The Long View 2003-11-20: Snappy Answers

Apollo Astronauts Training at Cinder Lake Near Flagstaff, Arizona

Apollo Astronauts Training at Cinder Lake Near Flagstaff, Arizona

John's 2003 ponderings about Mars in this post and the last are fortuitous, since I just reviewed the Martian by Andy Weir. This is exactly the kind of thing that got me interested in science, and directed me to physics as a field of study. Planetary science has always been close to my heart, possibly since the USGS Astrogeology Science Center is in my hometown.

Life on other planets has deep roots here too, since Percival Lowell's obsession with Mars spurred the construction of the observatory that still peers into the heavens here. A lot of fun science fiction was written before we visited other planets with automated probes, but Weir's book demonstrates that sci fi can still be fun even now that we know more about the other planets.

From the point of view of 2016, I would that we had more seriously considered breaking apart Iraq into three states on sectarian lines. John mocks the idea here, but hindsight improves its prospects. Of course, Iraq could still very well have turned into a shithole if we had tried something different, but at least we could have claimed to have applied the same logic that animated the dissolution of the empires of Europe after WWI. Sometimes W is called Wilsonian, but if we had partitioned Iraq he would have actually deserved that epithet.

My caution on the hypothetical partition of Iraq comes from two sources. First, national self-determination has probably been good on balance in the 100 years or so since it was imposed in Europe by President Wilson, but also at terrible cost. Even now, cases like Putin's adventuring in Ukraine or the sham that is Belgium expose the limits of the idea. Second, it is hard to exaggerate the ways in which the Middle East is a messed up place, and the smart bet is on chaos and disaster.

As for John's musings on economics in the end of this post, I find that I mostly distrust everyone on economics after the 2008 housing bubble. A few smart people noticed something was wrong, but almost everyone, including well-known economists, had no clue whatsoever. Clearly, we don't know what we are doing.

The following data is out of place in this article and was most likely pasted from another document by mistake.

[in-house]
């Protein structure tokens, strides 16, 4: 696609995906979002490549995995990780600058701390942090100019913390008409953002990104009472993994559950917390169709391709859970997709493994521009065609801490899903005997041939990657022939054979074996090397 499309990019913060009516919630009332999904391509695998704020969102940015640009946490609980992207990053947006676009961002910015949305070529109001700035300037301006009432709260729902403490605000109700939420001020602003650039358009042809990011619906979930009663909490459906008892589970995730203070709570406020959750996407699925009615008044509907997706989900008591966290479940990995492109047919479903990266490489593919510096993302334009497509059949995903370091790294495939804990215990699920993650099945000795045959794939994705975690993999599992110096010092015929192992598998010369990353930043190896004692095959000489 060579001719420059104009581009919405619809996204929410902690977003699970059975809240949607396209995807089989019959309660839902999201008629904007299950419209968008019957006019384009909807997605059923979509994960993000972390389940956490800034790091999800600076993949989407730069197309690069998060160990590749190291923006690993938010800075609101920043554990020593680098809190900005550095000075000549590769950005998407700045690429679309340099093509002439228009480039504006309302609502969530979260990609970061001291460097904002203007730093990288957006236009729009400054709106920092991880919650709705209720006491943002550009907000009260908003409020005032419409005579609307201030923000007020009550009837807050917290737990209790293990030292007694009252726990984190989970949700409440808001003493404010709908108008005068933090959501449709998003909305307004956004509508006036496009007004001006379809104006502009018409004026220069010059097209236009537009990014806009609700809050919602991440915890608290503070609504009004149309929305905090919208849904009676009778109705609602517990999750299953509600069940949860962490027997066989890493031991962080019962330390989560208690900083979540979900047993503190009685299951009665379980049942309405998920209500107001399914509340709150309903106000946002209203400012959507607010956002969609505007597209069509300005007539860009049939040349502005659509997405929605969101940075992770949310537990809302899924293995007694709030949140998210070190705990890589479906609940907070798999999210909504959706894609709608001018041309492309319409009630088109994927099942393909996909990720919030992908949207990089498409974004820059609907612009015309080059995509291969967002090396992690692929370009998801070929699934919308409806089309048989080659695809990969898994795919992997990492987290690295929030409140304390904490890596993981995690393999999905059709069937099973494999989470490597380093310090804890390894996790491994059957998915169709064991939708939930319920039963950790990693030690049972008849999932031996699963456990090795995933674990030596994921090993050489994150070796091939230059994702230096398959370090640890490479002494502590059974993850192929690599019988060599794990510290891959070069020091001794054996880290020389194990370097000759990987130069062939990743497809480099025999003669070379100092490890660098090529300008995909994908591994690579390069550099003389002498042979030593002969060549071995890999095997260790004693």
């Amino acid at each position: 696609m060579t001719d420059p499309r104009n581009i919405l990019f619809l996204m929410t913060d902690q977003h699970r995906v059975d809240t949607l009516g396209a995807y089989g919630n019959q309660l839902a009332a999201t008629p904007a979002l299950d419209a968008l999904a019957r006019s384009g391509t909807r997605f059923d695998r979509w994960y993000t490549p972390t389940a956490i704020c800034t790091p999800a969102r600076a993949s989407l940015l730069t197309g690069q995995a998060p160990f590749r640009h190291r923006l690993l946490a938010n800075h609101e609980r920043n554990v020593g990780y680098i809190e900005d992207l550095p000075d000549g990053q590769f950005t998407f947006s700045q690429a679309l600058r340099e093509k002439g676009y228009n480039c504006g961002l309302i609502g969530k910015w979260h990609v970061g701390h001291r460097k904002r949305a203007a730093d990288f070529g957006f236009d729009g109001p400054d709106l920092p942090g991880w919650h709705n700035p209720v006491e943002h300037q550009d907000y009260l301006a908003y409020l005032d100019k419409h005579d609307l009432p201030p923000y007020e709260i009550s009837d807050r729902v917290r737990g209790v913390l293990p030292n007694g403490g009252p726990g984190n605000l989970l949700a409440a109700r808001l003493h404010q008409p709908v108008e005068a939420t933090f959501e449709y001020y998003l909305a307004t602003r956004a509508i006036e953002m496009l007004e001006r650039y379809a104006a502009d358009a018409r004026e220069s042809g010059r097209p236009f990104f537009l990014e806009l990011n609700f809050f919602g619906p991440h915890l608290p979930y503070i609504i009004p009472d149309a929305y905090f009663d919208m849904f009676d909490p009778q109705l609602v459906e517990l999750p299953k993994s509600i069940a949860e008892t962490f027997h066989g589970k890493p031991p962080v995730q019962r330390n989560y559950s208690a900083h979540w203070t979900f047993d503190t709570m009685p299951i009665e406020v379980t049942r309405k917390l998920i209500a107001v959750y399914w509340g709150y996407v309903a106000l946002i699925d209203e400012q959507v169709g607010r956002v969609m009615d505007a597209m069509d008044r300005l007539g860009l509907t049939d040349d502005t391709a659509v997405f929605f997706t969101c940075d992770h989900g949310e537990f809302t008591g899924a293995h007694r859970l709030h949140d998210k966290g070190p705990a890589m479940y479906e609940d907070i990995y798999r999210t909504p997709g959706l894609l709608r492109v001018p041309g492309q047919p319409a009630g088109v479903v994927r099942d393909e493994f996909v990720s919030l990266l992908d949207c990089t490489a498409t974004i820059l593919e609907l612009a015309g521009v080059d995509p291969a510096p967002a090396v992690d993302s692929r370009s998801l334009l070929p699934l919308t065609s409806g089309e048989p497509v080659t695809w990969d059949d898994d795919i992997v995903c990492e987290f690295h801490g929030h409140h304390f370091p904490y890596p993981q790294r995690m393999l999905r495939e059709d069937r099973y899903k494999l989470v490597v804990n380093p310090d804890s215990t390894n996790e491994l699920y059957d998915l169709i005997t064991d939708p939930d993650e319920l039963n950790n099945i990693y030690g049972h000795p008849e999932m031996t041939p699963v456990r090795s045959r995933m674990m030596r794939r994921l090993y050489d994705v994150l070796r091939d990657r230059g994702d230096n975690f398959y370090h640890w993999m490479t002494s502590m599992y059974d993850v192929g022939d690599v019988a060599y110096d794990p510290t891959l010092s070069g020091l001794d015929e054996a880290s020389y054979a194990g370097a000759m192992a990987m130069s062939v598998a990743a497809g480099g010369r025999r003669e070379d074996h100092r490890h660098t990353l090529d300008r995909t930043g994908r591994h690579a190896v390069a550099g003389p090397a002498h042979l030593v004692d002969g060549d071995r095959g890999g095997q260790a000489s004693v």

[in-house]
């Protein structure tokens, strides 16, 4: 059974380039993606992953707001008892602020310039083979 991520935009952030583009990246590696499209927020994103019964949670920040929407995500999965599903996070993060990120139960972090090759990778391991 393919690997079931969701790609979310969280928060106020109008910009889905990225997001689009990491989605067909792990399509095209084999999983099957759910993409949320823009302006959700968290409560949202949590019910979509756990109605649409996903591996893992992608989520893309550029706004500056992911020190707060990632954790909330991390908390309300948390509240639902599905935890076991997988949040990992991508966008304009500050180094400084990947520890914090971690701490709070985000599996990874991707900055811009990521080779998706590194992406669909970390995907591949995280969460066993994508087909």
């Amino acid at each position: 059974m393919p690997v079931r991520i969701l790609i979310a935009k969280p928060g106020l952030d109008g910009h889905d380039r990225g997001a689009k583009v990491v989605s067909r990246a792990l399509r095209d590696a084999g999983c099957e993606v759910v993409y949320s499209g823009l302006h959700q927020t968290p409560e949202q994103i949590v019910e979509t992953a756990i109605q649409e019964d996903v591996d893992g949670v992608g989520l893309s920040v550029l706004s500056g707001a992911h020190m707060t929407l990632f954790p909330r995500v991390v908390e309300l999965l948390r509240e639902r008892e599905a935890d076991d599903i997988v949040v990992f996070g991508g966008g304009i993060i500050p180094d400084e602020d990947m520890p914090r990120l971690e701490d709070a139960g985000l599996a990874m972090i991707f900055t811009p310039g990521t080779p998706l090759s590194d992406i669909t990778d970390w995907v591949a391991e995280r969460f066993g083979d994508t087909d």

Snappy Answers

Many thanks to Jay Manifold of A Voyage to Arcturus. He did the math (not just once but twice ) in response to my question about how the lack of a Martian magnetic field can explain the planet's tenuous atmosphere, when Venus with its very dense atmosphere also lacks an intrinsic magnetic field. To put it briefly, he points out that the Venerian atmosphere is dense because it consists largely of the sort of material (carbon, mostly) that makes up a big fraction of the crust of the Earth. This means that the atmosphere of Venus is so dense that one would reasonably expect quite a lot of it to be left by now. This would be so even if the solar wind eroded it much faster than it eroded the atmosphere of Mars, which presumably was once denser than today, but never as dense as the atmosphere of Venus.

This is perfectly reasonable, but it does illustrate the limits of the hypothesis that the density of the atmosphere of a terrestrial-type planet can be explained by the strength of the planet's magnetic field. Compared to the atmosphere of Venus, Earth's atmosphere is a pretty good vacuum, yet Earth is a strong magnetic field. Just as there are additional factors to explain the state of the Venerian and terrestrial atmospheres, so there are likely to be other factors to explain the current state of Mars.

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A point of usage: Why do I wrote "Venerian" instead of "Venusian" when referring to Venus? Because philosopher and science-fiction writer Olaf Stapledon did. He did it because you are supposed to form an adjective from a Latin noun by using the oblique root. (E.g., "tempus" = "time," but the English adjective is "temporal," from "temporis" (which is "of time"). I know that an editor would not let me get away with an affectation like this, but that's the point of having a blog.

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Speaking of other factors, I for one was greatly surprised when The New York Times took David Brooks as a regular columnist. The Times , frankly, has been leaning toward liberal totalitarianism for many years now, and the editorial page in particular has been kept scrupulously clean of thought crime. Brooks, however, is a serious conservative. It seemed for a moment that the Times was starting to thaw.